During LDLT, the main branches of recipient's portal vein and hepatic artery, as well as the hepatic vein and retrohepatic segment of the inferior vena cava, are typically preserved. This procedure may increase the potential of HCC residue and dissemination. Moreover, the relatively small-sized grafts that are usually used with living donors will quickly grow after LDLT with the result that HCC colonization or growth may be accelerated under such conditions. There are data from animal studies which support such a conclusion. For example, Picardo et al[6] reported increases in HCC growth and cytokine growth factor expression within a partial hepatectomy in a rat model. Similar results were reported by Yang et al[7] in a rat orthotopic liver transplantation model. Therefore, the high recurrence of HCC in LDLT may result from these surgical techniques and use of a small graft in LDLT. As a result of these findings from clinical and animal studies, serious concerns remain regarding LDLT in patients with HCC. Such concerns are revealed in clinical reports where patients with tumors close to the main branches of vessels were only offered DDLT for liver transplants as performed in the Toronto General Hospital[8]; and only patients with HCC in United Network for Organ Sharing (UNOS) T2 stage were considered as candidates for LDLT in the Niguarda Ca’ Granda Hospital.[9] Further, the issue of LDLT in patients with HCC raises many ethical and clinical questions. For example, should this risk be explained to the donor and ethics committee? Should special criteria for LDLT be established? Should changes in surgical techniques or graft size be implemented to reduce HCC recurrence risk in LDLT?

Currently, no randomized clinical trial has been conducted as related to organ driven transplantations. Only findings from retrospective studies have supplied some evidence that can be used to address this issue at present. Though systematic reviews and/or meta-analyses[10–12] exist, variables associated with these reports lack sufficient descriptions. While cohort studies of large samples can provide important information on the relationships between observed factors and events and control for major confounding factors, the complicated nature of liver transplantation limits their utility. Factors including patient selection, donor preservation, surgical technique, post-transplantation treatment, and anti-HCC therapies all contribute to complexities involved with liver transplantation. Moreover, discrepancies in selection criteria, death, and dropout prior to liver transplantation have not received sufficient consideration, and characteristics correlating with HCC staging should also be included in these analyses.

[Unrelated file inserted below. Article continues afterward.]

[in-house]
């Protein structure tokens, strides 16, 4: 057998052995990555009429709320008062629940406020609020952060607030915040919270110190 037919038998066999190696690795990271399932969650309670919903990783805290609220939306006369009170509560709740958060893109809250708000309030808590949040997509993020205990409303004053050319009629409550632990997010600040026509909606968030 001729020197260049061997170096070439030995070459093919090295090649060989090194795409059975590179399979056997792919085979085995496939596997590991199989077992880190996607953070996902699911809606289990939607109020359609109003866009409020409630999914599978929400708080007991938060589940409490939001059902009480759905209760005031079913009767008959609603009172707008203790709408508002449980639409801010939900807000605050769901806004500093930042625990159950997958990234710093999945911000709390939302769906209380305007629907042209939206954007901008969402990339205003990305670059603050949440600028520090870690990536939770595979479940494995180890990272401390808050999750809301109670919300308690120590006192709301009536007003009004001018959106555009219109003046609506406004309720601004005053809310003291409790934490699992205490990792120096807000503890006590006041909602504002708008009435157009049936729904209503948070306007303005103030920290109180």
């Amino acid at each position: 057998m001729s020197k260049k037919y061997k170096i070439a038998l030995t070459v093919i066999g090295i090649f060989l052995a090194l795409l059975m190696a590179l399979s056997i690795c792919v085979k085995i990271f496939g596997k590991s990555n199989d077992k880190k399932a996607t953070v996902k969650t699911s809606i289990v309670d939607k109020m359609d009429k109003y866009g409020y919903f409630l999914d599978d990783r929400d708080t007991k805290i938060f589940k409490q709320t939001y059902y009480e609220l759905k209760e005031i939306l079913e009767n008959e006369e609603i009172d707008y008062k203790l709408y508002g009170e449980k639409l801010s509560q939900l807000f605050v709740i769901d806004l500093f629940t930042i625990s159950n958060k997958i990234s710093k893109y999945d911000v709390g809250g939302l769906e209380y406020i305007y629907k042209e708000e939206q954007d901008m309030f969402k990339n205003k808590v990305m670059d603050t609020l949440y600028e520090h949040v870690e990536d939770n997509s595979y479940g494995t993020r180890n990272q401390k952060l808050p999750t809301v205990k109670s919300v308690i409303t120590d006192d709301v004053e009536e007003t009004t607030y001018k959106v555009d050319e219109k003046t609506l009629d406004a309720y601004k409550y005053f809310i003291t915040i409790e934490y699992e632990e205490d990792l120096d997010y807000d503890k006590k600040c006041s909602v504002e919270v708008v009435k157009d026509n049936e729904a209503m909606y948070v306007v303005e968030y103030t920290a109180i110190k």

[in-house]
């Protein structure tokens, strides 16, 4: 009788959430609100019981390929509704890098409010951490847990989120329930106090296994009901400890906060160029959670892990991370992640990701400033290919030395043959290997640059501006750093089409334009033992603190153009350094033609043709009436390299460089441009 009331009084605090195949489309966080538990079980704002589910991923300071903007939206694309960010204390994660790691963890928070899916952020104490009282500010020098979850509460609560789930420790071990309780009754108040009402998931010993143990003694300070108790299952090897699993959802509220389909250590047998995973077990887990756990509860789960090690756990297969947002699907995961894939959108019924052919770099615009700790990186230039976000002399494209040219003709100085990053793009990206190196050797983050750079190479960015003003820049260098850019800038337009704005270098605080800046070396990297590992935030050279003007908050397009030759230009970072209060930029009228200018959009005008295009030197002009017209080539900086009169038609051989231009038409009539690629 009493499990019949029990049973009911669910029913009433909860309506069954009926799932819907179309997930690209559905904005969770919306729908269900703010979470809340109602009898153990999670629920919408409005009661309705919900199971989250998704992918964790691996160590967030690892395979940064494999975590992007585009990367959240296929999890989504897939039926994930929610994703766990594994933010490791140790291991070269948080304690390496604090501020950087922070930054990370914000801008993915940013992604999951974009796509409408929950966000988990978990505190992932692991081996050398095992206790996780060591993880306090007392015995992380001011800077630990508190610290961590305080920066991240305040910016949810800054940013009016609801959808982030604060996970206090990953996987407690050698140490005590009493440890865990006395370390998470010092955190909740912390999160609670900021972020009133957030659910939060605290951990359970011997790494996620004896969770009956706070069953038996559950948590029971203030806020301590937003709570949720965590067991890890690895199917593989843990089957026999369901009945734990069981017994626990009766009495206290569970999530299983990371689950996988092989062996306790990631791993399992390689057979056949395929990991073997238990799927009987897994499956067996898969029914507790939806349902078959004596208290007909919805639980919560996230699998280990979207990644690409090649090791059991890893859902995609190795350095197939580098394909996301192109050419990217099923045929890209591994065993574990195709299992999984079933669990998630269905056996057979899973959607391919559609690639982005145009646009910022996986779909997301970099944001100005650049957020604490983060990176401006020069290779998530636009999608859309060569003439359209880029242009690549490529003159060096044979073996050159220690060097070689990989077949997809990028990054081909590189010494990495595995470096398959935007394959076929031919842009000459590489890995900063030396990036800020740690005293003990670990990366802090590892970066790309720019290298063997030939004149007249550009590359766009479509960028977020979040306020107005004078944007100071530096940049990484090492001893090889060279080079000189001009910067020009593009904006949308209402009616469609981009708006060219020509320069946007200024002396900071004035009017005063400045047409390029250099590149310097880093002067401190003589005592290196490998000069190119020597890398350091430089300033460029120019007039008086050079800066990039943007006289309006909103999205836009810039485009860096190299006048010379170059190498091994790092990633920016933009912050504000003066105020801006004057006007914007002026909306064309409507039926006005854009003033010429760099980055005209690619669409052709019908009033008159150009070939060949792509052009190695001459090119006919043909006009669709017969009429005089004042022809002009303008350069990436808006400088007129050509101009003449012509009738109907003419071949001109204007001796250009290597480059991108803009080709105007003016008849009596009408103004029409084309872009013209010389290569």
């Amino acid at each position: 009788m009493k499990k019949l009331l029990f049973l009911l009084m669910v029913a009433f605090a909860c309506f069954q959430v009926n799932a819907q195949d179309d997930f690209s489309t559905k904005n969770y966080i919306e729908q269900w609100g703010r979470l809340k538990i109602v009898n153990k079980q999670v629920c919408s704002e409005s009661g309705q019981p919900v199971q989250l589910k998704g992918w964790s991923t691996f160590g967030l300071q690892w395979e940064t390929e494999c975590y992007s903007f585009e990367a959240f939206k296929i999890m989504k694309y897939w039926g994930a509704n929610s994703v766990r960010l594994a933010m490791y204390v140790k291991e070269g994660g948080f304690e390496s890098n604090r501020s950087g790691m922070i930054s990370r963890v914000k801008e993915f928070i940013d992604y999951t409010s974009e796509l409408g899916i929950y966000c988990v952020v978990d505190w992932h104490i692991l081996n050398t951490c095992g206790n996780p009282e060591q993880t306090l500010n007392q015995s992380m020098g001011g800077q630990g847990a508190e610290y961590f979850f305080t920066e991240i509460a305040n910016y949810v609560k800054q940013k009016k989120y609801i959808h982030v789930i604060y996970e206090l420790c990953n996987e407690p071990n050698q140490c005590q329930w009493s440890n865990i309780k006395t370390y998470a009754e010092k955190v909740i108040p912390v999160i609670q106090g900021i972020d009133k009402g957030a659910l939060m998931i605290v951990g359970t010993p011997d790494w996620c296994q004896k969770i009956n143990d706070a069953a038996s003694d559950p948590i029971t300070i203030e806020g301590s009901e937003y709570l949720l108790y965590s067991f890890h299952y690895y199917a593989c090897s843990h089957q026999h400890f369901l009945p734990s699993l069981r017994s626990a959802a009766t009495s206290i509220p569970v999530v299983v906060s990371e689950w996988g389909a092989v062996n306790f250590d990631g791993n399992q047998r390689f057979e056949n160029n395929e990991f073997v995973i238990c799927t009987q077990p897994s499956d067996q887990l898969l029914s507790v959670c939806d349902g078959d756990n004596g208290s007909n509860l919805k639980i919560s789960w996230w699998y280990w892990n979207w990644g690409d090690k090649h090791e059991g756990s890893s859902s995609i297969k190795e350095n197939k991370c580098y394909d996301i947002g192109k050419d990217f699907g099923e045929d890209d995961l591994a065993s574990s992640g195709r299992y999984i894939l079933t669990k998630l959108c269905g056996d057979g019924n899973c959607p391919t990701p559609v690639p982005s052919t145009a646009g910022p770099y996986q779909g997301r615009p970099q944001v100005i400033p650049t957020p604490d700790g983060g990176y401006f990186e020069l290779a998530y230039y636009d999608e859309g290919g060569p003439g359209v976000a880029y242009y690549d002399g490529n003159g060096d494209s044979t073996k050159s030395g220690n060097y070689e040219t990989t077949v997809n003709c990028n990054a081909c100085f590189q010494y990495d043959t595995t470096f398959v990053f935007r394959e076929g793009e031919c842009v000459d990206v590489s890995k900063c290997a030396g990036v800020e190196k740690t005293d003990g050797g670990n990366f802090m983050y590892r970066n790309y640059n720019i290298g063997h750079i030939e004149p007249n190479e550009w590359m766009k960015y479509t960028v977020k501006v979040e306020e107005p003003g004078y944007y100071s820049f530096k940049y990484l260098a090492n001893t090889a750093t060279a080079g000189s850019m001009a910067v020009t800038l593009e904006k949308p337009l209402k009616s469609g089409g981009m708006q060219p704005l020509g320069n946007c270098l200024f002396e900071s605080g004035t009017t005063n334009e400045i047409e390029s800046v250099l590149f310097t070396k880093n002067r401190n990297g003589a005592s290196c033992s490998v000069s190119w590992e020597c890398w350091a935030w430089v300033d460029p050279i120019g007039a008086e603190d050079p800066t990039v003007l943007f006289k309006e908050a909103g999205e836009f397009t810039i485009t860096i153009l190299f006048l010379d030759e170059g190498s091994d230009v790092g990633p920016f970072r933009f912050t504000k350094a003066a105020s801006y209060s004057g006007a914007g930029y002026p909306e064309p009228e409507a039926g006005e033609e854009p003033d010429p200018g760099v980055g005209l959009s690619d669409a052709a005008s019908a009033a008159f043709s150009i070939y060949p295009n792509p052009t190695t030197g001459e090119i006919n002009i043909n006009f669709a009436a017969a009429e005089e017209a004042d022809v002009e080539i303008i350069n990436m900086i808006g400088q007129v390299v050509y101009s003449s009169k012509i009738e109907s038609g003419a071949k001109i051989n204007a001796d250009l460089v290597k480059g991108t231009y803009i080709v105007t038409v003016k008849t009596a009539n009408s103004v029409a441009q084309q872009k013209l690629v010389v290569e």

Donor livers are allocated by deferent national regulations, which vary among countries or regions. In most countries/regions, priorities are afforded to patients with relatively small HCC.[13,14] Thus, patients receiving a DDLT comprise a special population of patients with HCC, often in early stages of the disease, with relatively high model for end-stage liver disease (MELD) scores, long waiting periods and favorable prognoses. As recipients in most cases of LDLT are designated by the living donor, the criteria for LDLT in HCC are not the same as those for DDLT. Patients with advanced HCC are more likely to receive LDLT. In clinical practice, characteristics indicating high risks for HCC recurrence are taken into consideration for each patient selected, which may be more precise than that of a stratified HCC staging criterion. Thus discrepancies in HCC features between LDLT and DDLT may remain, even after adjusting for HCC staging. Therefore, detailed characteristics in patient selection should be discussed in any meta-analysis.